The Nikon D3 makes everyone's life better, even mine!!!

Discussion in 'Nikon' started by Dudley Hanks, Mar 2, 2008.

  1. Dudley Hanks

    The Dave© Guest

    Makes one wonder why prices have gone up so dramatically. Cost of
    technology? Popularity, i.e. supply-and-demand... or just demand?
     
    The Dave©, Mar 8, 2008
    #21
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  2. Because now you're in effect buying a lifetime's supply of film in
    addition to the camera. It's actually a real bargain unless you rarely
    take photographs.
     
    Chris Malcolm, Mar 8, 2008
    #22
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  3. Dudley Hanks

    dj_nme Guest

    So' you expect the camera to stop functioning after only 18 months?
    I would call the camera lemon if that was the case.
     
    dj_nme, Mar 8, 2008
    #23
  4. Dudley Hanks

    John Sheehy Guest

    Just when someone came out with a Nikon lenst to Canon camera adapter that
    translates the protocols!

    Did you see the review where the D3 and the 1Dsmk3 both use the new Nikon
    14-24mm f/2.8?

    Well, you had the non-S mk3, so the D3 was a step up in overal IQ, (unless
    you are maxed out on focal length and would wind up cropping with the D3,
    in which case, a subject that is the same absolute size on the sensor would
    have less subject noise and more resolution with the 1Dmk3).

    --
     
    John Sheehy, Mar 8, 2008
    #24
  5. Dudley Hanks

    Tony Polson Guest


    Nikon has been doing this for years. I was very disappointed indeed
    when the Nikon N80/F80 did not offer metering with AIS lenses. Within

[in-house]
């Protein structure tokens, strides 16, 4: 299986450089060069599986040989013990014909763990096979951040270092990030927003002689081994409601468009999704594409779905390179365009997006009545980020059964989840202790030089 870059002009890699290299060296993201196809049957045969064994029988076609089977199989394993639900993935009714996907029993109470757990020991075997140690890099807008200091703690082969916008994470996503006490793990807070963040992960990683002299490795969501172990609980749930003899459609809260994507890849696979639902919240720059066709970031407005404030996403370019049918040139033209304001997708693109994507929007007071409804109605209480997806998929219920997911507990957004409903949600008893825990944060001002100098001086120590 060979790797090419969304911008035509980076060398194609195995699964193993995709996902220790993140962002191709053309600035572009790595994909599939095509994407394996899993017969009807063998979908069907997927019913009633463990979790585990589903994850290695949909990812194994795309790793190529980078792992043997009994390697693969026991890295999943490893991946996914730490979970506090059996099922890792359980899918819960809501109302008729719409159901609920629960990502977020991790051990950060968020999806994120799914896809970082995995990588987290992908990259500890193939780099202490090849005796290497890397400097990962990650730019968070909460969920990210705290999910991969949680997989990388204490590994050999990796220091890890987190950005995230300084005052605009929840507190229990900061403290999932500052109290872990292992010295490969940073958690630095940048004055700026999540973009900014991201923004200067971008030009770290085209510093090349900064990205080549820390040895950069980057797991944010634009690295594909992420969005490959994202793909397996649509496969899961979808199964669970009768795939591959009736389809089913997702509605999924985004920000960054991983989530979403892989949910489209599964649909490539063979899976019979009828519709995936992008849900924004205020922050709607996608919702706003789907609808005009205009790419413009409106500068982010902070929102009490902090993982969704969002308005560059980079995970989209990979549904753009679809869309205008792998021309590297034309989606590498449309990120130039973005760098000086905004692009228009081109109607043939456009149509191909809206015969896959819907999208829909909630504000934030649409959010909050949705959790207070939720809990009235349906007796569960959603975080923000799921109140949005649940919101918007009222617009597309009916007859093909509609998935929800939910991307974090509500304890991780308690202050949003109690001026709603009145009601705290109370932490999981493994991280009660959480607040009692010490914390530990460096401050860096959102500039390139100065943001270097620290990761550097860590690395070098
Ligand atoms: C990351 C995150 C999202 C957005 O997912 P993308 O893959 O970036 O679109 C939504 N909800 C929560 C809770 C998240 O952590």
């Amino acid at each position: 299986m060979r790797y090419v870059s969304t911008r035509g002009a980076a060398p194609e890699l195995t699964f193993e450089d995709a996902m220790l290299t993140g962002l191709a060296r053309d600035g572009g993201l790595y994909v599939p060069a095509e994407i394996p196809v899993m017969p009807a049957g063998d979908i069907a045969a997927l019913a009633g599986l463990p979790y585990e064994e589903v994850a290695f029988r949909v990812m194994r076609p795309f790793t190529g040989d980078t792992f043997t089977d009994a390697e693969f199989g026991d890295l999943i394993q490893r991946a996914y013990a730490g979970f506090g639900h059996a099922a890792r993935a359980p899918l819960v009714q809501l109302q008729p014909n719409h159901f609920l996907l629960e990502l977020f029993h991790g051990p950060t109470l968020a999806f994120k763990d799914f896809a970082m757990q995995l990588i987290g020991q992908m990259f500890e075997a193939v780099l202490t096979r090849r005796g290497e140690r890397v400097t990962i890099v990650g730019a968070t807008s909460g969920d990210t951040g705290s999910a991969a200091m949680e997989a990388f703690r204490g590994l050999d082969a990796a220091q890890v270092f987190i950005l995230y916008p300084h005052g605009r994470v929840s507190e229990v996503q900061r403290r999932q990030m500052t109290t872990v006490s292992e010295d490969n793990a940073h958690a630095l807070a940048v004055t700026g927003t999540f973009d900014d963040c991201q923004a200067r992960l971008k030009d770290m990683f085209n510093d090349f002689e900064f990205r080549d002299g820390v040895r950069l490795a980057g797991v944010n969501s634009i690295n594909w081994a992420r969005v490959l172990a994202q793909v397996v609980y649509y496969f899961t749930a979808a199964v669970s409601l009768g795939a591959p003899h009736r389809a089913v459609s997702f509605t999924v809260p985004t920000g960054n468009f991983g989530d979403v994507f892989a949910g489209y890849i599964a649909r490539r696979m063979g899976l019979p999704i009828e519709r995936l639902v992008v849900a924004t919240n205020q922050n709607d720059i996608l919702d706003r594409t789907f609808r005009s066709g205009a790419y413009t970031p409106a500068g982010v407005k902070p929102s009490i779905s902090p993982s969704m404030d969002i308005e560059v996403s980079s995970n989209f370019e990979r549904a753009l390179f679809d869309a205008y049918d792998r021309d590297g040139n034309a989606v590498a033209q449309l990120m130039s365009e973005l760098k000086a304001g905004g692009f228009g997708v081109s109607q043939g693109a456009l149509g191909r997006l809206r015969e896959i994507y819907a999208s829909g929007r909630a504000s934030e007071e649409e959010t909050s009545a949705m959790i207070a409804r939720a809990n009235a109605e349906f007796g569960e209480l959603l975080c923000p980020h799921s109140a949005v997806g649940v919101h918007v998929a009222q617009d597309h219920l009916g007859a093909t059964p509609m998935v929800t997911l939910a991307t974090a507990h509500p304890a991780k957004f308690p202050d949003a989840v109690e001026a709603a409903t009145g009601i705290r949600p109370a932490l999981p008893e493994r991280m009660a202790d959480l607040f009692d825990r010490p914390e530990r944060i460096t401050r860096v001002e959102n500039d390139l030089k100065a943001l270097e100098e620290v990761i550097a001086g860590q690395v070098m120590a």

a short time, the only Nikon SLR body options for a photographer
    expecting to meter with AIS lenses started with the F100, at a price
    not unadjacent to the equivalent value of today's $1800.

    So this is nothing new. What Nikon did was to improve their lenses
    incrementally. First AI, then AIS, then AF (in two attempts), then
    AF-D, then AI-P, then AF-S, and now VR. Somewhere in there was AF-P
    also. So Nikon offered some backward compatibility, but not the sort
    of near-total compatibility that the Canon EF mount has offered.

    However, let us not forget that Canon abandoned its loyal FL and FD
    customer base (and largely alienated it) with the introduction of the
    EF mount. At least Nikon has avoided that, going for step by step
    changes that keep most Nikon users on board rather than Canon's one
    step change that turned off a whole community of loyal fans.
     
    Tony Polson, Mar 8, 2008
    #25
  6. Dudley Hanks

    Dudley Hanks Guest